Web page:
Slovenia has a long tradition of robotics, beginning its dynamic growth in the late 1970s with the early models of Goro and Roki, followed by a significant number of robotics platforms and industrial applications.
Despite being considerably small, Slovenia plays an integral part in the development of European robotics. It has many of the most prominent enterprises in the global robotics industry.
Slovenia ranks seventh place in the world when it comes to the share of robots in the auto industry, the most robotized sector in the country. According to IFR (International Federation of Robotics), the number of robots per 10000 workers in Slovenia is 144, whereas the European average is 106 robots, and in the US, it is just 91.
In the previous post, we have looked at some of the top robotics research institutions and labs in Slovakia. Today, we will look at the top robotics research institutions and labs in Slovenia.
The department of Automation, Biocybernetics and Robotics at Jozef Stefan Institute, a leading scientific research institute in Slovenia, is an interdisciplinary group of researchers with a focus in the fields of electrical, mechanical and biomechanical engineering, computer sciences, automatics and robotics, including intelligent control, humanoids, cognitive robotics, and robot vision.
The common theme of their research endeavors is to combine engineering sciences and life sciences, optimize the behavior of machines during the interaction with the environment. The department has three groups: Automation and intelligent robot control, Humanoid and Cognitive Robotics (HCR), and Environmental physiology and ergonomics. The department made significant contributions to the development of new methods for sensorimotor learning by imitation and coaching, a planetary habitat simulation facility, and humanoid vision systems.
The research group under automation and intelligent robot control focuses on the development of advanced control strategies for robot systems working in unstructured environments, low-level reflexive control, stability, bioinspired control systems, robot motion synthesis through human sensorimotor learning, full-body optimal human motor control, cooperating robot systems and automation of industrial processes. The main goal of HCR is the development of robots intended for helping people in their natural environments, such as their homes. It requires the development of robotic systems, which can autonomously act in unstructured, human-centered environments.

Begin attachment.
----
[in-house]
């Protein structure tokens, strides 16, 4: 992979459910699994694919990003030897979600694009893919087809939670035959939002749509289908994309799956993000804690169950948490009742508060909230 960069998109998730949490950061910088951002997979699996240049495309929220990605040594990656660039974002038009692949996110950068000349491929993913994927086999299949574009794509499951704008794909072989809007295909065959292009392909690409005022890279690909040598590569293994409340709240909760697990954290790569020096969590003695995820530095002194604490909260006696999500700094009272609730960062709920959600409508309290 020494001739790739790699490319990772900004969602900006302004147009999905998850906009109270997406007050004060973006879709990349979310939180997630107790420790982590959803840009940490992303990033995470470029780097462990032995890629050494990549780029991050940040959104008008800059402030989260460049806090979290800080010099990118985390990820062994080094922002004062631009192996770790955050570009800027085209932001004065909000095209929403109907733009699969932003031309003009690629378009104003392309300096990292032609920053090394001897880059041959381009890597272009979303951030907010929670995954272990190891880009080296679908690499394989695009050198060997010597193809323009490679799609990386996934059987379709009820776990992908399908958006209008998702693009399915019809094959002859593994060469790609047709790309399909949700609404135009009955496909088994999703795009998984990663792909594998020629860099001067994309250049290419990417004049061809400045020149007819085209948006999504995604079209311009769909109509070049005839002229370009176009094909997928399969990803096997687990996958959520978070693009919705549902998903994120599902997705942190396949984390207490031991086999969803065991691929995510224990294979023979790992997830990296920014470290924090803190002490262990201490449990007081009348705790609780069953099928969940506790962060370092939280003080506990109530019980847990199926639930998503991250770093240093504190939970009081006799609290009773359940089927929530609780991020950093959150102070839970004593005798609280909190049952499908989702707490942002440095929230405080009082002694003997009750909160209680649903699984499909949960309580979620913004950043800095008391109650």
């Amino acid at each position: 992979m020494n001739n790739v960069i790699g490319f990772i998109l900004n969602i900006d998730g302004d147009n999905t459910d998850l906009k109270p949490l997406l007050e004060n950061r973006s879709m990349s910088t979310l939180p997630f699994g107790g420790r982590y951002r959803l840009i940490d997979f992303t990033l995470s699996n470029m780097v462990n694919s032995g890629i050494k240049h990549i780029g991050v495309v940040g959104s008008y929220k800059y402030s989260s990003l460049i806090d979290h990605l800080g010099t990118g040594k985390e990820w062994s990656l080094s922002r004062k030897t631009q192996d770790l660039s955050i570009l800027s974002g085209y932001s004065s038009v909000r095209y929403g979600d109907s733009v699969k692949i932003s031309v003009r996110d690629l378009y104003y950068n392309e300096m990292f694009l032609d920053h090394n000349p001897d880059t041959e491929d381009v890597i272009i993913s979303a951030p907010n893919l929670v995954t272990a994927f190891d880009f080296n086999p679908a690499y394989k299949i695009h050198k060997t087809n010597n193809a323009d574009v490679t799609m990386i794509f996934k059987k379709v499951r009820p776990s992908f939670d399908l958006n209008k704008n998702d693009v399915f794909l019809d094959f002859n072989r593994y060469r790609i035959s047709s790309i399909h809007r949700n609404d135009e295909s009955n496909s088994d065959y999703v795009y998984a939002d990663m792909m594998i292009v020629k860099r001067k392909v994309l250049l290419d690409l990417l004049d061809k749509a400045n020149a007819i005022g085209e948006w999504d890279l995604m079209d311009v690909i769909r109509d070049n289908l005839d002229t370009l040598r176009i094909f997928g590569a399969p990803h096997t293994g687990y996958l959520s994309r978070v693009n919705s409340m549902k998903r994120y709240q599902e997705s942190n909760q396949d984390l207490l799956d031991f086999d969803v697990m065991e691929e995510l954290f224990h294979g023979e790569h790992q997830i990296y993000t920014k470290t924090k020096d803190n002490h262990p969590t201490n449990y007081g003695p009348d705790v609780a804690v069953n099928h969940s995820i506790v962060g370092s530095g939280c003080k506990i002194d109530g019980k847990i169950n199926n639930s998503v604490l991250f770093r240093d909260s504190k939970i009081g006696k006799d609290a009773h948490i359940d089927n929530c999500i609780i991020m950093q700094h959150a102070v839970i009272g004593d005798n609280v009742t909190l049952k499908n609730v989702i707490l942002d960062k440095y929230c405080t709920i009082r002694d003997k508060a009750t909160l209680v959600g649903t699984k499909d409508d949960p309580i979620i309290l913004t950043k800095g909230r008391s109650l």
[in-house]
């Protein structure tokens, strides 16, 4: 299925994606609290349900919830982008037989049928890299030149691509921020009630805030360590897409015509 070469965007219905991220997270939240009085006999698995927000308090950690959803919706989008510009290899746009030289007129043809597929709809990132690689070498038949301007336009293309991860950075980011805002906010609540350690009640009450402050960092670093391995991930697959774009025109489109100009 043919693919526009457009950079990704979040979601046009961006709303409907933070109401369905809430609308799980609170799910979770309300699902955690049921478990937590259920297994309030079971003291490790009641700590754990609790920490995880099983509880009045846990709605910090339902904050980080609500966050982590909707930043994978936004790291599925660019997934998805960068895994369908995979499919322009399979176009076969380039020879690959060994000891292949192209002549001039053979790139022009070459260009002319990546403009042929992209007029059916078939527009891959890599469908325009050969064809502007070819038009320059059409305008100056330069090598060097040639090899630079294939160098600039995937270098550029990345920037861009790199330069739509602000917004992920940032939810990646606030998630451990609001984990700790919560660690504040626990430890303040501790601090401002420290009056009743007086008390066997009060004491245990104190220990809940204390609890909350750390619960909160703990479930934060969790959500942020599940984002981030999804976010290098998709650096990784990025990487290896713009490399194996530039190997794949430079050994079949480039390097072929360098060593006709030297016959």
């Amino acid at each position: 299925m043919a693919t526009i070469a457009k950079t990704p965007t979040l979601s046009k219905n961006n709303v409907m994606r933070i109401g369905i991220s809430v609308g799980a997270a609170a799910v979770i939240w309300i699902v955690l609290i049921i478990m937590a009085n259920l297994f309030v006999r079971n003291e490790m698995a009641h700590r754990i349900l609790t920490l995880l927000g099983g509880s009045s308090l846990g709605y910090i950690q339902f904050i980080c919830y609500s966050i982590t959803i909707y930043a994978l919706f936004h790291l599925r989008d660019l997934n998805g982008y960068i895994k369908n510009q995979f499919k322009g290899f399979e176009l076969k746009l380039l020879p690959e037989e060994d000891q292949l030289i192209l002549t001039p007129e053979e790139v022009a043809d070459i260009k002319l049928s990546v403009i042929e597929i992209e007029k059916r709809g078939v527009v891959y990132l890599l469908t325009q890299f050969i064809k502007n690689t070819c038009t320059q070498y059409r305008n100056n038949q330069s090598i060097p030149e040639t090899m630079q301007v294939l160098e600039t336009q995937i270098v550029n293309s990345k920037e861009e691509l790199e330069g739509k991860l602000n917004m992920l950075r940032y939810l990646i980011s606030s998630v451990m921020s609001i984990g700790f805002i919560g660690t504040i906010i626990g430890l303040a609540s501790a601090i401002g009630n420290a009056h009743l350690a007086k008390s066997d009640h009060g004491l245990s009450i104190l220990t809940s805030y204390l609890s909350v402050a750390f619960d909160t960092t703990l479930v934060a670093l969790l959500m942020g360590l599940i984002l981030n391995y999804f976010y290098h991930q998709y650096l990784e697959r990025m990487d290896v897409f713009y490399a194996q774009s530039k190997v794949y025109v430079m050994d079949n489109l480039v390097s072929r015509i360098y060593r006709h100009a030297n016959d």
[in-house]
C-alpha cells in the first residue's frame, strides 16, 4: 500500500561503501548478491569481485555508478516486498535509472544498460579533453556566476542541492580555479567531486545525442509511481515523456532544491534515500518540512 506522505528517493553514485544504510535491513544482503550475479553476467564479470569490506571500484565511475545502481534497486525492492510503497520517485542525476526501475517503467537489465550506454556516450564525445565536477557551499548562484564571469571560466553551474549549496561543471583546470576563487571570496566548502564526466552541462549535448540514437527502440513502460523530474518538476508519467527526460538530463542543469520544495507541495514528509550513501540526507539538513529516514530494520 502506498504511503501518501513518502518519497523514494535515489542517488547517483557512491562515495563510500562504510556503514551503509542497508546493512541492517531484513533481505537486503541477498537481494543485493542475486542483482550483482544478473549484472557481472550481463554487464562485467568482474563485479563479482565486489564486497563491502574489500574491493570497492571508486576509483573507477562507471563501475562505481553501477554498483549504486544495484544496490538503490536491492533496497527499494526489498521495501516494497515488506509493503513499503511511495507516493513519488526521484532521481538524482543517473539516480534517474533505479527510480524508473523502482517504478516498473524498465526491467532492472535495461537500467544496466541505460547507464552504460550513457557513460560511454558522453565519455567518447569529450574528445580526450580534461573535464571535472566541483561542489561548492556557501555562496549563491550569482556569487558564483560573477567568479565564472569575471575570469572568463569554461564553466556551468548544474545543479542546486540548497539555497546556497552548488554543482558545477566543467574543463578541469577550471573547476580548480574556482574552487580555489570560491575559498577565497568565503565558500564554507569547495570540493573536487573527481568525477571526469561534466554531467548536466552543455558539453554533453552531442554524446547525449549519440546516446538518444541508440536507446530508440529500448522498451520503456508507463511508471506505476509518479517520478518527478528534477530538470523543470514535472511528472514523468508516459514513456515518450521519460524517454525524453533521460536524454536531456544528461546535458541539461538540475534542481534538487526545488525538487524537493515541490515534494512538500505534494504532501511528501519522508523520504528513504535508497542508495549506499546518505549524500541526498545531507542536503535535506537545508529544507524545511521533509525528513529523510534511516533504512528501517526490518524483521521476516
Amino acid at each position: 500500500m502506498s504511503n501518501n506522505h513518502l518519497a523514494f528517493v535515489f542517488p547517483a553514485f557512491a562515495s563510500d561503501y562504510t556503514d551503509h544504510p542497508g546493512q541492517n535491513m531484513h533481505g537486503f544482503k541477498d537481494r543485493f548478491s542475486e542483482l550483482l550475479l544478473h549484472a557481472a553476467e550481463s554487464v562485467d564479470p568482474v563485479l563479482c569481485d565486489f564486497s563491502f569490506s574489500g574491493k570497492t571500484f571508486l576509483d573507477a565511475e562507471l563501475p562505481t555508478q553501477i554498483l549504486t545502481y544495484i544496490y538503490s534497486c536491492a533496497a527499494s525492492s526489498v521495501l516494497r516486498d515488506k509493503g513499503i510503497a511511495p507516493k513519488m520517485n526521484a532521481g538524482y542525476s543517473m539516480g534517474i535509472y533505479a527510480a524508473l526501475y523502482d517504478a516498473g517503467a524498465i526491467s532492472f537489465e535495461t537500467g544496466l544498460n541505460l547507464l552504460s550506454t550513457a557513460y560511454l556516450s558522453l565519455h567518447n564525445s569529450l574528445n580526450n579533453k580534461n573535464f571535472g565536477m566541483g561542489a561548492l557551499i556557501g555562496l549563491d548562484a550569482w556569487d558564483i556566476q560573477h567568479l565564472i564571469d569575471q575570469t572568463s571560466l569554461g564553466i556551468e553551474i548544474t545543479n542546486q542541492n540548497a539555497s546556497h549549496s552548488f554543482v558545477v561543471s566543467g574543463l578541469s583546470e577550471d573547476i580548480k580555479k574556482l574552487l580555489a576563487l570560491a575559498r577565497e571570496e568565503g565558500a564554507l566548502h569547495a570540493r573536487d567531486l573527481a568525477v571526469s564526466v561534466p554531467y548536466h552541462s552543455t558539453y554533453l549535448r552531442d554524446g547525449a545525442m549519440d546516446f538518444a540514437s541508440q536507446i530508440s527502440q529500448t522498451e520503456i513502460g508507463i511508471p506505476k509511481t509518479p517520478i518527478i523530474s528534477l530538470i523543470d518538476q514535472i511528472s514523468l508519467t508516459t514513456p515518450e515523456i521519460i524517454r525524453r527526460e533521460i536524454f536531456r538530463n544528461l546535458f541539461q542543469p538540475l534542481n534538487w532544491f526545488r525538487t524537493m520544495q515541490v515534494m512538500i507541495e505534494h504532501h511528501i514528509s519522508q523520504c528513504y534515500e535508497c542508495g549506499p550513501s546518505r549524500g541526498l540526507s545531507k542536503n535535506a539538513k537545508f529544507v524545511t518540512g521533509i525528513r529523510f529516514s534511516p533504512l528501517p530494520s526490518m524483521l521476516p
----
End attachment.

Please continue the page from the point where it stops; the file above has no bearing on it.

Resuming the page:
Laboratory of Robotics at University of Ljubljana
The Laboratory of Robotics in the faculty of Electrical Engineering at the University of Ljubljana has long-standing excellence in man and machine movement analysis and artificial and natural motor control. The group has vast experience in research and applications in industrial and rehabilitation robotics.
In rehabilitation, the group develops robot systems and control principles for a safe and efficient man/machine interaction in medicine, sport, and rehabilitation environments. In industrial robotics, it builds the complex solutions for automation of industrial manufacturing processes.
The topics in rehabilitation include multimodal rehabilitation system for upper extremities, experimental environment for analysis of infants activity, sensory system for exoskeleton robot for walking assistance, cognitive module for amputee motor intention detection utilized in control of cybernetic prosthesis and several advanced interactive rehabilitative devices for training of standing, standing up, walking, and rowing.
The focus areas in the industrial robotics include the control of a large scale hydraulic telescopic handler for e-construction, haptic bimanual teleoperation system of industrial robots, robot cell for visual inspection and welding of protectors and micro-teleoperation robotic system.